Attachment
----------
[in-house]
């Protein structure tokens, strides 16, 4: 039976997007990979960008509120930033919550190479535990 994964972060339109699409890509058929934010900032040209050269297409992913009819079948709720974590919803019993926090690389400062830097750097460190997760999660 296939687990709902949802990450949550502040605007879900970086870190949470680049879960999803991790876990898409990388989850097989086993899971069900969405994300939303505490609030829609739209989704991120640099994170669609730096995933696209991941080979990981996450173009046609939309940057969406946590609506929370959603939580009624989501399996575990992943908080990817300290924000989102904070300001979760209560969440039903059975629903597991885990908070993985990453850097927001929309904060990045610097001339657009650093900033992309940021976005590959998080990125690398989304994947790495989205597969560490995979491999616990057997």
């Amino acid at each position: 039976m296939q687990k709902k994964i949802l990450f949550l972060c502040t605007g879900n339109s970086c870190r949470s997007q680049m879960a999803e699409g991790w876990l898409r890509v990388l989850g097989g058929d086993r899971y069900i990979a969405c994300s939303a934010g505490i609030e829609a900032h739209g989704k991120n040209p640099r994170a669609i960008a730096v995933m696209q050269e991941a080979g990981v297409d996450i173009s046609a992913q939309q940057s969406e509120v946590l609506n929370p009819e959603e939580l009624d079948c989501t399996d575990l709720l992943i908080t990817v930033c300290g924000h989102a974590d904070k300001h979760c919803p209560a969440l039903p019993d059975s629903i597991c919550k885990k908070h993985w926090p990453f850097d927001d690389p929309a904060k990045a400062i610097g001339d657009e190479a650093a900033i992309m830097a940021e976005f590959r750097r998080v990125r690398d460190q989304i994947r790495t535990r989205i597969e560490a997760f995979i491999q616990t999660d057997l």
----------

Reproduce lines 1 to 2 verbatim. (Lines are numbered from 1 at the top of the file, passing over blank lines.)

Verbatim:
[in-house]
């Protein structure tokens, strides 16, 4: 039976997007990979960008509120930033919550190479535990 994964972060339109699409890509058929934010900032040209050269297409992913009819079948709720974590919803019993926090690389400062830097750097460190997760999660 296939687990709902949802990450949550502040605007879900970086870190949470680049879960999803991790876990898409990388989850097989086993899971069900969405994300939303505490609030829609739209989704991120640099994170669609730096995933696209991941080979990981996450173009046609939309940057969406946590609506929370959603939580009624989501399996575990992943908080990817300290924000989102904070300001979760209560969440039903059975629903597991885990908070993985990453850097927001929309904060990045610097001339657009650093900033992309940021976005590959998080990125690398989304994947790495989205597969560490995979491999616990057997």